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I said, “Woe to me! I am destroyed,[a] for my lips are contaminated by sin,[b] and I live among people whose lips are contaminated by sin.[c] My eyes have seen the king, the Lord of Heaven’s Armies.”[d] But then one of the seraphs flew toward me. In his hand was a hot coal he had taken from the altar with tongs. He touched my mouth with it and said, “Look, this coal has touched your lips. Your evil is removed; your sin is forgiven.”[e]

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  1. Isaiah 6:5 tn Isaiah uses the suffixed (perfect) form of the verb for rhetorical purposes. In this way his destruction is described as occurring or as already completed. Rather than understanding the verb as derived from דָּמַה (damah, “be destroyed”), some take it from a proposed homonymic root דמה, which would mean “be silent.” In this case, one might translate, “I must be silent.”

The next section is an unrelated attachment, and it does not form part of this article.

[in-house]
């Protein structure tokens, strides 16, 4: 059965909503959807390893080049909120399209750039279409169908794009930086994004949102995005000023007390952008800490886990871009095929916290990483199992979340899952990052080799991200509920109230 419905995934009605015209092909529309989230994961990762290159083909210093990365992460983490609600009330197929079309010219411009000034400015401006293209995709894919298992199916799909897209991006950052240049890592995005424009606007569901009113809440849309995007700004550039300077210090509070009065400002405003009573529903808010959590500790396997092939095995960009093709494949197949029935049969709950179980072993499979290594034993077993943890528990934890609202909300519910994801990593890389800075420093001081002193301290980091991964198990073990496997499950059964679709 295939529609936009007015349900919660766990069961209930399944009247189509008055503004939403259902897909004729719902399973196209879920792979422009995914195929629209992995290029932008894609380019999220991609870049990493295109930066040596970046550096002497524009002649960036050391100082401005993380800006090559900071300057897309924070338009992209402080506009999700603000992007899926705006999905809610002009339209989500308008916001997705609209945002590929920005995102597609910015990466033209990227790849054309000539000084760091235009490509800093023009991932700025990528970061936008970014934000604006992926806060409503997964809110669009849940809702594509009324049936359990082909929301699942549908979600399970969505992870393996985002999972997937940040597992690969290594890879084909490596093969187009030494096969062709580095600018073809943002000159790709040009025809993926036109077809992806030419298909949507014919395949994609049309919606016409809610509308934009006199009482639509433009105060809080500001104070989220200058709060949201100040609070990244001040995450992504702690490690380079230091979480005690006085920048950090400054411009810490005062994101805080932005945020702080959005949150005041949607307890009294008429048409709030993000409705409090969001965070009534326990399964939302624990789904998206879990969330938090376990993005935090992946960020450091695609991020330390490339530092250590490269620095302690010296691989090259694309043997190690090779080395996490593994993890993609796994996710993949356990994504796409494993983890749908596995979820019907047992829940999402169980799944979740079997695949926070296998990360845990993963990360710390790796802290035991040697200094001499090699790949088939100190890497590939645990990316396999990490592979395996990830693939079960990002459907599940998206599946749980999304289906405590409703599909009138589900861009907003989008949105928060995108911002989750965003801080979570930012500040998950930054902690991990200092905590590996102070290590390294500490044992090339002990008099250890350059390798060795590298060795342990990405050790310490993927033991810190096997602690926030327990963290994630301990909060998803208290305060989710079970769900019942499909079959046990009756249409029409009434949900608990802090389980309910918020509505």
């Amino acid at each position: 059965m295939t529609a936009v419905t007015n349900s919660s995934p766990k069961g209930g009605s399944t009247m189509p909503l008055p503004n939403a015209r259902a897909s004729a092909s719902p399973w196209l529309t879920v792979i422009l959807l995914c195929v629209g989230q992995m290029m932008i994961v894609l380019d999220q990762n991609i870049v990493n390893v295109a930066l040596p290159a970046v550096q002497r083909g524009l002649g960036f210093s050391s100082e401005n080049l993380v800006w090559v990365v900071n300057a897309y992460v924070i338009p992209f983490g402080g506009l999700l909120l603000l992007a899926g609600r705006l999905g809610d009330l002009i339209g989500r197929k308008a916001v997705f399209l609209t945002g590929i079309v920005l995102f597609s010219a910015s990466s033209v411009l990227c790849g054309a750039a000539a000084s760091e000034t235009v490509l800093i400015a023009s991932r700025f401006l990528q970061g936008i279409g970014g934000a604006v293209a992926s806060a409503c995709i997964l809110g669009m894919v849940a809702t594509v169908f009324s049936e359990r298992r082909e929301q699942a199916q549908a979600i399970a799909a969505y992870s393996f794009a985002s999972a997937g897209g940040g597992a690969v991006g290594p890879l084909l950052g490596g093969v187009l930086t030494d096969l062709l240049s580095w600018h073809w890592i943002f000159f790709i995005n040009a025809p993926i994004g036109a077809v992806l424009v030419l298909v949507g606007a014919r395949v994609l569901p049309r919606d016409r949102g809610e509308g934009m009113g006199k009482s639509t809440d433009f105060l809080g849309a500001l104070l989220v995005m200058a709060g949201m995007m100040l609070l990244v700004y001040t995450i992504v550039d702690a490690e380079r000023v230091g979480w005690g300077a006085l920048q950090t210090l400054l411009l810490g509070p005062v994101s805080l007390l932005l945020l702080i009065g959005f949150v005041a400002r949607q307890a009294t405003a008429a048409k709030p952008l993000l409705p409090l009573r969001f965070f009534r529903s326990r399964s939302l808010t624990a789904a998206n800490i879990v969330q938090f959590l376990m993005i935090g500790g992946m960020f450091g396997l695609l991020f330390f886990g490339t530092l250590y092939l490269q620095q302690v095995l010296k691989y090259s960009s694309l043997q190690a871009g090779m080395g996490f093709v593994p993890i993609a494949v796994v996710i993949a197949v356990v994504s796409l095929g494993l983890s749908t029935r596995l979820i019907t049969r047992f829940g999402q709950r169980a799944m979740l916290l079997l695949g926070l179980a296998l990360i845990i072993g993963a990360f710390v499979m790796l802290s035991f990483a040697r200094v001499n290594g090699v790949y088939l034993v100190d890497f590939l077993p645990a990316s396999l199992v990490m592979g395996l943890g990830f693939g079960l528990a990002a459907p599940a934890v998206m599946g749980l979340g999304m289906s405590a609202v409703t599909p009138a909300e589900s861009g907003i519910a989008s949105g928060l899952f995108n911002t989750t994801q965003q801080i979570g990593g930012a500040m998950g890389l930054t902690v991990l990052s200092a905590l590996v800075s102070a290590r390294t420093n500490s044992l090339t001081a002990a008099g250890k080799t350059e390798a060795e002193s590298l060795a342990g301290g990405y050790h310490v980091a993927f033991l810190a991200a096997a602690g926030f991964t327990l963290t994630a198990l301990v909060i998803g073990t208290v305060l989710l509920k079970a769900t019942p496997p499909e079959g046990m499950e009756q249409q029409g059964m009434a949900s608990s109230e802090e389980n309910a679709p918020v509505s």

2. Isaiah 6:5 tn Heb “a man unclean of lips am I.” Isaiah is not qualified to praise the king. His lips (the instruments of praise) are “unclean” because he has been contaminated by sin.
  3. Isaiah 6:5 tn Heb “and among a nation unclean of lips I live.”
  4. Isaiah 6:5 tn Perhaps in this context, the title has a less militaristic connotation and pictures the Lord as the ruler of the heavenly assembly. See the note at 1:9.
  5. Isaiah 6:7 tn Or “ritually cleansed,” or “atoned for” (NIV).

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